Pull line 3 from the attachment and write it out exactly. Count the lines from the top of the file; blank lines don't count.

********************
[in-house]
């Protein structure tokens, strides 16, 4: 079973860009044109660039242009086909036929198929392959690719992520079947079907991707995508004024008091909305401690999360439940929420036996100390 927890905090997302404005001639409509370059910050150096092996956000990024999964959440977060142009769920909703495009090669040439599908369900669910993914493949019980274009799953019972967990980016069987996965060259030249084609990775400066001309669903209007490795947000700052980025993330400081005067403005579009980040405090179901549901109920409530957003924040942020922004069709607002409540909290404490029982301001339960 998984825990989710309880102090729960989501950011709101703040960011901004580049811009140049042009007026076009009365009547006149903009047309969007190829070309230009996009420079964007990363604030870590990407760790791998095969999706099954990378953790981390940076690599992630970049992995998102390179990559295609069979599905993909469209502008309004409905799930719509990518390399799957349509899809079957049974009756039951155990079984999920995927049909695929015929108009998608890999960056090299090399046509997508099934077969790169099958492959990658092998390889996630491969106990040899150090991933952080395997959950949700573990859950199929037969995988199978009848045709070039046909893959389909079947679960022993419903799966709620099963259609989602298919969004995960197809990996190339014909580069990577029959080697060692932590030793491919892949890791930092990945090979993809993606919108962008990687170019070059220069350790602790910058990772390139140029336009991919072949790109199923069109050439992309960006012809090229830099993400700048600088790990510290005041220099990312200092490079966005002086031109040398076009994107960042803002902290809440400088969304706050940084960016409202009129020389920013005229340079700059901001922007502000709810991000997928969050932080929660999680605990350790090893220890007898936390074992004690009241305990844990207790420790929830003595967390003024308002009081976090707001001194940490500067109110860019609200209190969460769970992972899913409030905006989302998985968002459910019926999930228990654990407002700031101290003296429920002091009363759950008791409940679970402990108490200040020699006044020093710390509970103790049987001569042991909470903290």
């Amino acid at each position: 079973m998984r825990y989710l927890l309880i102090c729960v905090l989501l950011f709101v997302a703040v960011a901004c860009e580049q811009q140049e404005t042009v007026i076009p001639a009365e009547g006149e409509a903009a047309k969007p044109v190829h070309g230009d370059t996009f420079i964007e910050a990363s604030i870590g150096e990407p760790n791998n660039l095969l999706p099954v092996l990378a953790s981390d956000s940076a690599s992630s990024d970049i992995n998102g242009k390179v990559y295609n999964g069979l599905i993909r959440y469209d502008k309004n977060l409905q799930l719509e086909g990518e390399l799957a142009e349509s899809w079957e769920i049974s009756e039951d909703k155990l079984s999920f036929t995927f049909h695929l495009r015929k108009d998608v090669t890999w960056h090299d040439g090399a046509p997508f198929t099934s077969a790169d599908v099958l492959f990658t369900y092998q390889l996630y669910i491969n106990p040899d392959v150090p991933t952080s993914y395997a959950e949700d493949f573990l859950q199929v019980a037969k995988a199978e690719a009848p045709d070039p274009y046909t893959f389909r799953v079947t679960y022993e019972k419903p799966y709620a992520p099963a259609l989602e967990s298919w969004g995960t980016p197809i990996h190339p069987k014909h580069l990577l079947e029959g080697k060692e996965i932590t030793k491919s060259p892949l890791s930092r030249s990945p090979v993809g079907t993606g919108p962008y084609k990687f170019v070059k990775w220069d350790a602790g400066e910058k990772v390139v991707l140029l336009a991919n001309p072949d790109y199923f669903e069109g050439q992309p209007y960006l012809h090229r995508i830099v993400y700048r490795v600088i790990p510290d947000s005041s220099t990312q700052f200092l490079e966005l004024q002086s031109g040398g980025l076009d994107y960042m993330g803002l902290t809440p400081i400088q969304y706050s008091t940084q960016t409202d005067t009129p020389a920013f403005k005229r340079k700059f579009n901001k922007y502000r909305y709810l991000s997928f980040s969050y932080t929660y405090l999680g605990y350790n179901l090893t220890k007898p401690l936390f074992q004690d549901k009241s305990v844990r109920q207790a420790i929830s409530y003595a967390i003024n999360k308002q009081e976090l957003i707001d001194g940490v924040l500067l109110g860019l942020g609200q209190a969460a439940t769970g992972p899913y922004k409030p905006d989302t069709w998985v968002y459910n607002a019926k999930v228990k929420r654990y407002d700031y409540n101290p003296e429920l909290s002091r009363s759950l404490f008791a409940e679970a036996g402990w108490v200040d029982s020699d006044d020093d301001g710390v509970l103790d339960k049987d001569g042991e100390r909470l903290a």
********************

């Amino acid at each position: 079973m998984r825990y989710l927890l309880i102090c729960v905090l989501l950011f709101v997302a703040v960011a901004c860009e580049q811009q140049e404005t042009v007026i076009p001639a009365e009547g006149e409509a903009a047309k969007p044109v190829h070309g230009d370059t996009f420079i964007e910050a990363s604030i870590g150096e990407p760790n791998n660039l095969l999706p099954v092996l990378a953790s981390d956000s940076a690599s992630s990024d970049i992995n998102g242009k390179v990559y295609n999964g069979l599905i993909r959440y469209d502008k309004n977060l409905q799930l719509e086909g990518e390399l799957a142009e349509s899809w079957e769920i049974s009756e039951d909703k155990l079984s999920f036929t995927f049909h695929l495009r015929k108009d998608v090669t890999w960056h090299d040439g090399a046509p997508f198929t099934s077969a790169d599908v099958l492959f990658t369900y092998q390889l996630y669910i491969n106990p040899d392959v150090p991933t952080s993914y395997a959950e949700d493949f573990l859950q199929v019980a037969k995988a199978e690719a009848p045709d070039p274009y046909t893959f389909r799953v079947t679960y022993e019972k419903p799966y709620a992520p099963a259609l989602e967990s298919w969004g995960t980016p197809i990996h190339p069987k014909h580069l990577l079947e029959g080697k060692e996965i932590t030793k491919s060259p892949l890791s930092r030249s990945p090979v993809g079907t993606g919108p962008y084609k990687f170019v070059k990775w220069d350790a602790g400066e910058k990772v390139v991707l140029l336009a991919n001309p072949d790109y199923f669903e069109g050439q992309p209007y960006l012809h090229r995508i830099v993400y700048r490795v600088i790990p510290d947000s005041s220099t990312q700052f200092l490079e966005l004024q002086s031109g040398g980025l076009d994107y960042m993330g803002l902290t809440p400081i400088q969304y706050s008091t940084q960016t409202d005067t009129p020389a920013f403005k005229r340079k700059f579009n901001k922007y502000r909305y709810l991000s997928f980040s969050y932080t929660y405090l999680g605990y350790n179901l090893t220890k007898p401690l936390f074992q004690d549901k009241s305990v844990r109920q207790a420790i929830s409530y003595a967390i003024n999360k308002q009081e976090l957003i707001d001194g940490v924040l500067l109110g860019l942020g609200q209190a969460a439940t769970g992972p899913y922004k409030p905006d989302t069709w998985v968002y459910n607002a019926k999930v228990k929420r654990y407002d700031y409540n101290p003296e429920l909290s002091r009363s759950l404490f008791a409940e679970a036996g402990w108490v200040d029982s020699d006044d020093d301001g710390v509970l103790d339960k049987d001569g042991e100390r909470l903290a």